This is the advice Darwin Ortiz gives for getting more action in his classic book, “Darwin Ortiz On Casino Gambling”. That’s the same book where he gives the odds on the prop bets in craps, but asks the reader not to tell anyone they read his book if they make them. Ortiz thinks of all the prop bets as sucker bets, so despite the kind words to Galaxy on their innovation, you can imagine what Darwin Ortiz thinks of these bets.
Let’s compare how a bettor might do if they follow four different modes of play after every point is established:
- Making all three Galaxy All bets, for $10 each.
- Making all place bets, for $10 each ($12 on the 6 and 8), and taking the number down if it hits
- Making $10 come bets, until there are at the most 4 come points established
- Making those $10 come bets, and pressing them for $10 odds when a come point is established
After another 10M simulations, here are some results:
|Approach||Average Result per 100 trials|
|Galaxy All bets||-282.2|
|Come bets with odds||-59.9|
Quick thoughts. Craps is a negative sum game. All the approaches lose money over time. The Galaxy bets fare the worst. The place bets are close behind. Even though the 6 and 8 offer low house edge, the poor odds in the 4 and 10 are what makes the difference.
The come bets offer a much smaller expected loss. In this case, taking the odds made a small change (and for the positive by a small amount in this run of simulated hands), but since there is zero house edge on the odds bets, the long-term expected loss for come bets with and without the odds should be the same.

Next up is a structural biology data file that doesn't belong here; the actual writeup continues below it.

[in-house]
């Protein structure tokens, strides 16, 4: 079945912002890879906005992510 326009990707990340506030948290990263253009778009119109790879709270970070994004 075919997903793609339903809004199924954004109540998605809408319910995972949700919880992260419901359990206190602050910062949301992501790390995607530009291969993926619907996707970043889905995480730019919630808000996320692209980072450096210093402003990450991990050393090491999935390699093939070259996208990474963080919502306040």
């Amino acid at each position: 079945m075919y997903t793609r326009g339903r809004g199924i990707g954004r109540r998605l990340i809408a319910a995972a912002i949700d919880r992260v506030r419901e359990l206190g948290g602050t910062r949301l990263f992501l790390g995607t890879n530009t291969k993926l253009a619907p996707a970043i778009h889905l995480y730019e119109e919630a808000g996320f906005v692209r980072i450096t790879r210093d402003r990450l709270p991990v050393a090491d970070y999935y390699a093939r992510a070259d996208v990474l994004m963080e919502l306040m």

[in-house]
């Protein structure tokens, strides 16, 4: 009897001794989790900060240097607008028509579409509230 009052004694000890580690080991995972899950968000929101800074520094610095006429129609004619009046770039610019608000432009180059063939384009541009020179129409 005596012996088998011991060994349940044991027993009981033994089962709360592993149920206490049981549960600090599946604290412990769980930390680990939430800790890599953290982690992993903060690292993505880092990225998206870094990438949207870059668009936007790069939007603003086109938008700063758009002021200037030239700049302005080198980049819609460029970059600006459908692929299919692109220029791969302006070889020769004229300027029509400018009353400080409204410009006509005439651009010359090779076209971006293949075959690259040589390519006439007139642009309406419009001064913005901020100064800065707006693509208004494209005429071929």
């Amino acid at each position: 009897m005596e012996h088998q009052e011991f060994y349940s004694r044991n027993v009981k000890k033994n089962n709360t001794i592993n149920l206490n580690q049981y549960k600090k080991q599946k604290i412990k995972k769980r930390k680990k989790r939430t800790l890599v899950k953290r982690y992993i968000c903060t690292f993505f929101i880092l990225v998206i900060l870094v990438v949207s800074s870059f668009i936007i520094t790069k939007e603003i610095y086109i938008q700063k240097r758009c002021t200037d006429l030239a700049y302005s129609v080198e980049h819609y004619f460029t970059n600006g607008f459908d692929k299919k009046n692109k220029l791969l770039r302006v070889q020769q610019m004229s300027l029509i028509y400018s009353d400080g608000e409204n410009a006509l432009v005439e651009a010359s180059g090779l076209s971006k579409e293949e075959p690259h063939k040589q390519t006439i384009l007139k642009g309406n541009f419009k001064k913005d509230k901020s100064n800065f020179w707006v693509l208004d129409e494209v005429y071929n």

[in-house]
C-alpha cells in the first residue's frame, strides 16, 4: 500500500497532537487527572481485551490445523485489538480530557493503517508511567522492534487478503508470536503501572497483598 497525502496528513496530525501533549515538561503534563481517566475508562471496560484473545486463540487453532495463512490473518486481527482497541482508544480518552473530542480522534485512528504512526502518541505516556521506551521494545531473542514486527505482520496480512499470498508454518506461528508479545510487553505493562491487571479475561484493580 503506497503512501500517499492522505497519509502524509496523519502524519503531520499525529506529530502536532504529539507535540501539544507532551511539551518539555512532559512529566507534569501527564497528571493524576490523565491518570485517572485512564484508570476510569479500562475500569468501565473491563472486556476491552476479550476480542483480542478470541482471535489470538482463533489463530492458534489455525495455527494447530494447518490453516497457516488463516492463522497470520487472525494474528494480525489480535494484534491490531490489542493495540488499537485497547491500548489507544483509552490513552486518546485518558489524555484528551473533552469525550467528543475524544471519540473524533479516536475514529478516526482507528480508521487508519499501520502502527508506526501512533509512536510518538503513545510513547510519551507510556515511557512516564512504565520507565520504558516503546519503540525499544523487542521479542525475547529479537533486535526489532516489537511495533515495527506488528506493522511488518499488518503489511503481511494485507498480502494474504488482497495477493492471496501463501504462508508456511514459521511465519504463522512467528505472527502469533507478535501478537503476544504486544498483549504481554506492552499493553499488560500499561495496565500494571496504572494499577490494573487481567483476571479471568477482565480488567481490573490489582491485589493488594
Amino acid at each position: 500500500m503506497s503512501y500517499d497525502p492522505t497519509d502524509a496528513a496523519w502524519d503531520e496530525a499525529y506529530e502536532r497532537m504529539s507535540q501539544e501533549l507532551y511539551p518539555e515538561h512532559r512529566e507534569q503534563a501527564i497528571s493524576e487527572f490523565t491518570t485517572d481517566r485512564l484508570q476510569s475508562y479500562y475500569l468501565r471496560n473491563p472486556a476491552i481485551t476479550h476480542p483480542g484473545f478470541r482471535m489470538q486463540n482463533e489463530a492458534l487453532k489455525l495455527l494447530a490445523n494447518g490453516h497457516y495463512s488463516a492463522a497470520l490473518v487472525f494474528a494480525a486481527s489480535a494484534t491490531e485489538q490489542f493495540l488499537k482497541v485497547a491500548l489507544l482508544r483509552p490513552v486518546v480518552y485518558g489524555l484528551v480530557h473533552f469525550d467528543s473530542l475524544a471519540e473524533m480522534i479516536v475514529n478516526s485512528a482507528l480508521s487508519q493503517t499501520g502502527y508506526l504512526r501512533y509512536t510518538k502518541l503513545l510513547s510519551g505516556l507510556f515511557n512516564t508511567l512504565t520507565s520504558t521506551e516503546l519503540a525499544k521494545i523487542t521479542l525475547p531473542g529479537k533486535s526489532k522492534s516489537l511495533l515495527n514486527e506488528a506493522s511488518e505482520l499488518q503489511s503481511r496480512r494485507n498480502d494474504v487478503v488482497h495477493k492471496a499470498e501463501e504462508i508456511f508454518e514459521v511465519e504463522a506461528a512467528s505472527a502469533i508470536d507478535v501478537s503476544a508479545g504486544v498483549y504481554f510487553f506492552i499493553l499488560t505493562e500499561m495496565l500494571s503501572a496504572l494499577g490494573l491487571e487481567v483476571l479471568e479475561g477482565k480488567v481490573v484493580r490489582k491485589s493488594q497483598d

The obvious counter to the come-bet approach by a Galaxy All bettor is that while those average losses may be larger for the Galaxy bets, when a hot hand does happen the payoff should be huge compared to what a few come bets could manage. After all, what’s even money on a few numbers compared to 34 to 1? We’re not playing 10 million hands, or even 100. Maybe 20-30 in a couple of hours at the table. If the Galaxy bet hits, that is a great night.
Here are some more figures for those 10 million hands, looking only at those events where one of the Galaxy bets would payoff, and what happens with our approaches:
|All Small Hits||All Tall Hits||All or Nothing at All Hits|
|Come bets with odds||63.3||69.5||113.3|
Quick observations. By definition, All or Nothing At All means all the placed bets hit, so the average payout should be exactly $92, and it is. Also, here should be no difference between place bet outcomes for All Small or All Tall hitting. The bets are symmetric. And that looks to be the case.
In contrast, there should be a difference for the come bets between All Small and All Tall since the 11 is a winner whereas the 3 is a loser. That is seen in the average results.
The Galaxy makes a fair point. Even with odds, the come bet play for a $10 bettor is less than a tenth the payout for the Galaxy bet for a very hot hand. For that one even when it hits, the payout is much larger.
Overall, however, that bettor will spend a lot more at the table in exchange for that one big payout. And in the meantime there are plenty of good, but not “all or nothing” hands where a hot shooter will make a winning session for a come bettor.
Darwin Ortiz has it right. Sharp players should stick to the come bets.
But hats off to Galaxy Gaming. They have come up with a new bet on an established game with a high payout, easy to understand rules, and a house edge attractive to casino management. And also worthy of a long blog post.